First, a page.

It won't fall under the Derelict Act because the Dáil doesn't view them as derelict properties. No one's going to challenge it in court. In the unlikely event that it was brought to court, the Dáil would just put through new legislation excluding NAMA locations from the act.
    Probably right, however for people living on or in the vicinity of these sites, it may be an avenue for these people to get some of the issues addressed.
    At least getting unused building materials removed and dangerous ground made safe might be a start. At minimum it could allow people to be on the record as having asked the LA to register the sites as derelict.
    Redacted.

  8. #8

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    Interesting blogpost on this issue here:
    Ireland Property - Daft Property! Irish Property and Real Estate News - Dublin Webcam Tour: Ghost Town...

    At the same meeting it emerged that South Dublin County Council has 3,789 houses in 23 developments that have not been completed. The council will now write to the Minister for the Environment, Heritage and Local Government, John Gormley, to carry out the review.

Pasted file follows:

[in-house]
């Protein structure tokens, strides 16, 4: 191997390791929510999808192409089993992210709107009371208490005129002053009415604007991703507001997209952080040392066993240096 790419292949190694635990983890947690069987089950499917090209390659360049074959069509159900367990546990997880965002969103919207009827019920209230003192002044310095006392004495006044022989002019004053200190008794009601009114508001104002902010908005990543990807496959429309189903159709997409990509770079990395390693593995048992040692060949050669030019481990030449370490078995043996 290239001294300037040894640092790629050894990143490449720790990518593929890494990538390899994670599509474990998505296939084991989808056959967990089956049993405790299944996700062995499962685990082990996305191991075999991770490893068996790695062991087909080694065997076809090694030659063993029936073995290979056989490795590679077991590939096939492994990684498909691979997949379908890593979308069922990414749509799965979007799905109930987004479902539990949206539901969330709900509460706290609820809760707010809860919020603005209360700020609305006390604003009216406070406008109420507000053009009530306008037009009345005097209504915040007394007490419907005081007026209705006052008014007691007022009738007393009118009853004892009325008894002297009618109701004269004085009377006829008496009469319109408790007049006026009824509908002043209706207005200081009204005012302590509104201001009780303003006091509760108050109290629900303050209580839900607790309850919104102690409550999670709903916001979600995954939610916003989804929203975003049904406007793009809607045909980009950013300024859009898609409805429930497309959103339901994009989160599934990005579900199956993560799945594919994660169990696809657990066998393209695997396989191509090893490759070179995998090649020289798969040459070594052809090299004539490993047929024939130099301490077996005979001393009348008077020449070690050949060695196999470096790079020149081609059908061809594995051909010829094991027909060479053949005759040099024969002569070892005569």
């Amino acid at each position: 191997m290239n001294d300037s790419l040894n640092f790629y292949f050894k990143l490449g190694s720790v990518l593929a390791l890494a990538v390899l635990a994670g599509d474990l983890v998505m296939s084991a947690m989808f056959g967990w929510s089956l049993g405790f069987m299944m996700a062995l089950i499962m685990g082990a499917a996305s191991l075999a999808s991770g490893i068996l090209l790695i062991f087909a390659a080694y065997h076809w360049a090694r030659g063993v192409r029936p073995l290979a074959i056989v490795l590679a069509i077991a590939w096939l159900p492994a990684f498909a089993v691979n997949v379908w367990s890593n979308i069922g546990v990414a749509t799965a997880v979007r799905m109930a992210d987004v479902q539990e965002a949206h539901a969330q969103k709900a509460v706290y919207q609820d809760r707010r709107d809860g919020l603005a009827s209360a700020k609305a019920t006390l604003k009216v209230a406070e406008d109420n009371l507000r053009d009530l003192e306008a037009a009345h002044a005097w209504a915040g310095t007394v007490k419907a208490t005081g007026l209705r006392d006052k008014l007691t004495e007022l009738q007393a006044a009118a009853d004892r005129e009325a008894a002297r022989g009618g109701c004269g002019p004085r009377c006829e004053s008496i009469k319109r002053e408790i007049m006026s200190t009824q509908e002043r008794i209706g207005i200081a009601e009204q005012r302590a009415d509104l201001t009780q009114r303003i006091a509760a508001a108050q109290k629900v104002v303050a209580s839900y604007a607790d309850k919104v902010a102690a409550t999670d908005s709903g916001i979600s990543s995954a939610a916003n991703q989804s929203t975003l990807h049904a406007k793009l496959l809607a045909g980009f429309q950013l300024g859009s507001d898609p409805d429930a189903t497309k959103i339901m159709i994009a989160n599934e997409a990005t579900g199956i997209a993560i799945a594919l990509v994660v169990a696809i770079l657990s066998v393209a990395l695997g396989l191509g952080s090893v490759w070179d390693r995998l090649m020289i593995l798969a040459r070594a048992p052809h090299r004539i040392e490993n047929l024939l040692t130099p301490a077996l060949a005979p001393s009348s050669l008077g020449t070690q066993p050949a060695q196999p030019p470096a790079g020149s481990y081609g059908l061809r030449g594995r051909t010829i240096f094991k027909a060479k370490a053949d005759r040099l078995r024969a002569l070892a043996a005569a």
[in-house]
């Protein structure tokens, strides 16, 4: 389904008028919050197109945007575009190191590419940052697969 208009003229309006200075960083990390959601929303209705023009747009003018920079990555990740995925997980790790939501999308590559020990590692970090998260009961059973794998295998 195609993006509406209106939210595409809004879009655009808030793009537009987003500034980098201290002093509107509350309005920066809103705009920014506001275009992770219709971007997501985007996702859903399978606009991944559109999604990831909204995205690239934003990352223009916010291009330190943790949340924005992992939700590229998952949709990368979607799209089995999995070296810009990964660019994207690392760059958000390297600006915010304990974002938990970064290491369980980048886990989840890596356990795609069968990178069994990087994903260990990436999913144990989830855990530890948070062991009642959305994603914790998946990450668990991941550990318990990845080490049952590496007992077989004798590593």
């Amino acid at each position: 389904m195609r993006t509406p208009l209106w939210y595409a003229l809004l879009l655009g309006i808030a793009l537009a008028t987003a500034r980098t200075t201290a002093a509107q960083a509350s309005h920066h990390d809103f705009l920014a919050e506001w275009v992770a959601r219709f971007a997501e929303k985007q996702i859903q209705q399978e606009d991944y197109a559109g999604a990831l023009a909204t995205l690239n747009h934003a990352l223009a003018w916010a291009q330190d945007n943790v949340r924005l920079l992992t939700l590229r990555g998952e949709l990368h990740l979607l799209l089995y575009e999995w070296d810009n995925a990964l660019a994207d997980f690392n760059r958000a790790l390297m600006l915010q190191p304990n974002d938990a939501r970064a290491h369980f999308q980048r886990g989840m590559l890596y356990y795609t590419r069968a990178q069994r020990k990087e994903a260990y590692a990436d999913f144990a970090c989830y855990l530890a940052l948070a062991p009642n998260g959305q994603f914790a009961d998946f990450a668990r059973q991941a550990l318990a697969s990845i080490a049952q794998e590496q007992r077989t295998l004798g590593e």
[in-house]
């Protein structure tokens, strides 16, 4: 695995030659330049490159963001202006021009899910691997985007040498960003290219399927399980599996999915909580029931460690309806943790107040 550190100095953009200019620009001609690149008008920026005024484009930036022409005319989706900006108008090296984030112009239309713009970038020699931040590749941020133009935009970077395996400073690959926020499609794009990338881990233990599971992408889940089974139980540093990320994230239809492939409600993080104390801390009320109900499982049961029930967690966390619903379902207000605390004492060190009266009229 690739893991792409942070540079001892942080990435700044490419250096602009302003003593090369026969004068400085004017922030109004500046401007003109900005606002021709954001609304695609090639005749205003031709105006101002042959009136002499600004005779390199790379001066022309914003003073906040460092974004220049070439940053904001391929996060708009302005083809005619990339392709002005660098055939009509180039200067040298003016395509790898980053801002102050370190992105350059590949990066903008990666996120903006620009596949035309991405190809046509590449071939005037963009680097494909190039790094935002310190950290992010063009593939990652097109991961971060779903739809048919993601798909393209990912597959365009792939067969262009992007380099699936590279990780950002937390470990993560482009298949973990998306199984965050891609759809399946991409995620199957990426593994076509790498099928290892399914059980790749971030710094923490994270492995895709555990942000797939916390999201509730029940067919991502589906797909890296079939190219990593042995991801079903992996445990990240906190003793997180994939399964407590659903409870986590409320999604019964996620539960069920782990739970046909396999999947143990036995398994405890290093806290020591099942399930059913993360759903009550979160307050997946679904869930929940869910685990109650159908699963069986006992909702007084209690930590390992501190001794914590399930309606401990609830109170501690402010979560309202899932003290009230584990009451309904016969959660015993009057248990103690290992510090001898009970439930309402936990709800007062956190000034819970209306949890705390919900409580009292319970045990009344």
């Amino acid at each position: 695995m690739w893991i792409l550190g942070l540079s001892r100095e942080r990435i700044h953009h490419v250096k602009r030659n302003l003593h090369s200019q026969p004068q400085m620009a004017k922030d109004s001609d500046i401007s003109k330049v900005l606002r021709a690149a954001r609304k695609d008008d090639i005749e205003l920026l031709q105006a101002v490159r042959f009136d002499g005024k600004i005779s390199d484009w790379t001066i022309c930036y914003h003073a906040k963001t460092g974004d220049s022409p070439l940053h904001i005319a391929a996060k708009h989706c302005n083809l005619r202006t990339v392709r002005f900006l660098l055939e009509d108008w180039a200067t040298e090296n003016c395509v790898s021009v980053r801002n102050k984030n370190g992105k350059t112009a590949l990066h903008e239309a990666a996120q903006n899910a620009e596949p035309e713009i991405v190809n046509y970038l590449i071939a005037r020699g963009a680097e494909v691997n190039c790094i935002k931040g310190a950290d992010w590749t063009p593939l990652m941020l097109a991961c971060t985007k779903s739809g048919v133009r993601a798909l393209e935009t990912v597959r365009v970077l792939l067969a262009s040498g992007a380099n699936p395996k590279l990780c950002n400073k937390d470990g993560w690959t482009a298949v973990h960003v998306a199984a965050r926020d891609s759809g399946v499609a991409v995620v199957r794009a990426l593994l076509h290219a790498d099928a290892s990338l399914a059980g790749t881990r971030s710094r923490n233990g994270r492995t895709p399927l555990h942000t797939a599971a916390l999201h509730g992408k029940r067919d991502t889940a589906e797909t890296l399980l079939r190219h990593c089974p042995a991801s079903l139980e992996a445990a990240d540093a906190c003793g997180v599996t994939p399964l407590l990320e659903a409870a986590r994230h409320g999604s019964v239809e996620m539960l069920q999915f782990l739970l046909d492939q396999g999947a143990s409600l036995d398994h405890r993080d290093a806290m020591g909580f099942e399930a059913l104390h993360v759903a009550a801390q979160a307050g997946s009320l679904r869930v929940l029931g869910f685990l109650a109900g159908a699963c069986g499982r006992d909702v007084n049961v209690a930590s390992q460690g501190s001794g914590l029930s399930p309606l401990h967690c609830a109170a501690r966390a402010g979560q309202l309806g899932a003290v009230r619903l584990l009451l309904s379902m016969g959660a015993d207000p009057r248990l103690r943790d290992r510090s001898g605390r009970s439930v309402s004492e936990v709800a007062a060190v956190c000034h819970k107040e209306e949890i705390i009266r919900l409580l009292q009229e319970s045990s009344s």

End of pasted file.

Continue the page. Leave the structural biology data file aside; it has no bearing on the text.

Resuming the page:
"I think it is time considering the likely dereliction of vast swathes of Nama land," Cllr Looney said.

    He pointed to local examples of derelict land -- such as the former McHugh's shopping centre site at Greenhills, Tallaght.

    "We are left with the neglect, the eyesore, the dumping and the rats," he said. "Up until recently we also suffered vast scrawls of graffiti, an unsecured entrance, antisocial behaviour within the site and the danger of bonfires at Hallowe'en. This council called for the provision of a brick wall at the site. Instead, the developer threw up a few sheets of MDF hoarding in a job that would make a cowboy builder blush."

    Cllr Looney said the existing legislation -- the 1990 Derelict Sites Act -- had failed "miserably" to protect communities.

    "The legislation is clearly pro-developer and anti-community," he said.
    I'm still not sure if an LA can register a site as derelict by itself or if it requires the Minister to direct it be registered.
    Redacted.

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    Quote Originally Posted by EvotingMachine0197 View Post


    I'm still not sure if an LA can register a site as derelict by itself or if it requires the Minister to direct it be registered.